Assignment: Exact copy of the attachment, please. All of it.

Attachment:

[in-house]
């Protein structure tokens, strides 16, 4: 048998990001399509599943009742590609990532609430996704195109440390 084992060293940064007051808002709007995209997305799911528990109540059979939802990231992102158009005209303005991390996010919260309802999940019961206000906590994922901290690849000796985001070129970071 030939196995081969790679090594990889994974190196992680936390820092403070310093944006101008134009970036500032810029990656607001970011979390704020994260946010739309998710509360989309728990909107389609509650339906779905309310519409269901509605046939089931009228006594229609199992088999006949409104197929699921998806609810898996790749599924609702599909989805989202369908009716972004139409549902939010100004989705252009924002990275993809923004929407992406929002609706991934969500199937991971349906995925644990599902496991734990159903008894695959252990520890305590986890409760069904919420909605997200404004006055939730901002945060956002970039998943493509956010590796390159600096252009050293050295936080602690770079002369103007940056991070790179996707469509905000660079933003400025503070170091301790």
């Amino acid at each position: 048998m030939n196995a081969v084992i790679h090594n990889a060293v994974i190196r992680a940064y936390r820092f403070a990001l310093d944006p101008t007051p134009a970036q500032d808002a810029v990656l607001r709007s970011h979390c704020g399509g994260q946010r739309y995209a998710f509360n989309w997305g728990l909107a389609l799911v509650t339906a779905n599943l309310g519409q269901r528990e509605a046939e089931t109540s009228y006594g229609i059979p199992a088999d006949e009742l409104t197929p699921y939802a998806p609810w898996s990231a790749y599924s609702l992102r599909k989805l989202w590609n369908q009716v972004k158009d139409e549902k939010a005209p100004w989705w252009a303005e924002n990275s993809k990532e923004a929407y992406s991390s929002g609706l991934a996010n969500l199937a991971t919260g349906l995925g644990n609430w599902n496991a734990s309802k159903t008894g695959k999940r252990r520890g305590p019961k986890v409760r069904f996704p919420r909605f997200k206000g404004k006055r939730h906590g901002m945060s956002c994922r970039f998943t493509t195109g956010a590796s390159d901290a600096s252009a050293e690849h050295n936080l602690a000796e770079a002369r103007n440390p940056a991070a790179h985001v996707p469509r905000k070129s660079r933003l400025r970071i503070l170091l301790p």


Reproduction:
[in-house]
């Protein structure tokens, strides 16, 4: 048998990001399509599943009742590609990532609430996704195109440390 084992060293940064007051808002709007995209997305799911528990109540059979939802990231992102158009005209303005991390996010919260309802999940019961206000906590994922901290690849000796985001070129970071 030939196995081969790679090594990889994974190196992680936390820092403070310093944006101008134009970036500032810029990656607001970011979390704020994260946010739309998710509360989309728990909107389609509650339906779905309310519409269901509605046939089931009228006594229609199992088999006949409104197929699921998806609810898996790749599924609702599909989805989202369908009716972004139409549902939010100004989705252009924002990275993809923004929407992406929002609706991934969500199937991971349906995925644990599902496991734990159903008894695959252990520890305590986890409760069904919420909605997200404004006055939730901002945060956002970039998943493509956010590796390159600096252009050293050295936080602690770079002369103007940056991070790179996707469509905000660079933003400025503070170091301790």
């Amino acid at each position: 048998m030939n196995a081969v084992i790679h090594n990889a060293v994974i190196r992680a940064y936390r820092f403070a990001l310093d944006p101008t007051p134009a970036q500032d808002a810029v990656l607001r709007s970011h979390c704020g399509g994260q946010r739309y995209a998710f509360n989309w997305g728990l909107a389609l799911v509650t339906a779905n599943l309310g519409q269901r528990e509605a046939e089931t109540s009228y006594g229609i059979p199992a088999d006949e009742l409104t197929p699921y939802a998806p609810w898996s990231a790749y599924s609702l992102r599909k989805l989202w590609n369908q009716v972004k158009d139409e549902k939010a005209p100004w989705w252009a303005e924002n990275s993809k990532e923004a929407y992406s991390s929002g609706l991934a996010n969500l199937a991971t919260g349906l995925g644990n609430w599902n496991a734990s309802k159903t008894g695959k999940r252990r520890g305590p019961k986890v409760r069904f996704p919420r909605f997200k206000g404004k006055r939730h906590g901002m945060s956002c994922r970039f998943t493509t195109g956010a590796s390159d901290a600096s252009a050293e690849h050295n936080l602690a000796e770079a002369r103007n440390p940056a991070a790179h985001v996707p469509r905000k070129s660079r933003l400025r970071i503070l170091l301790p």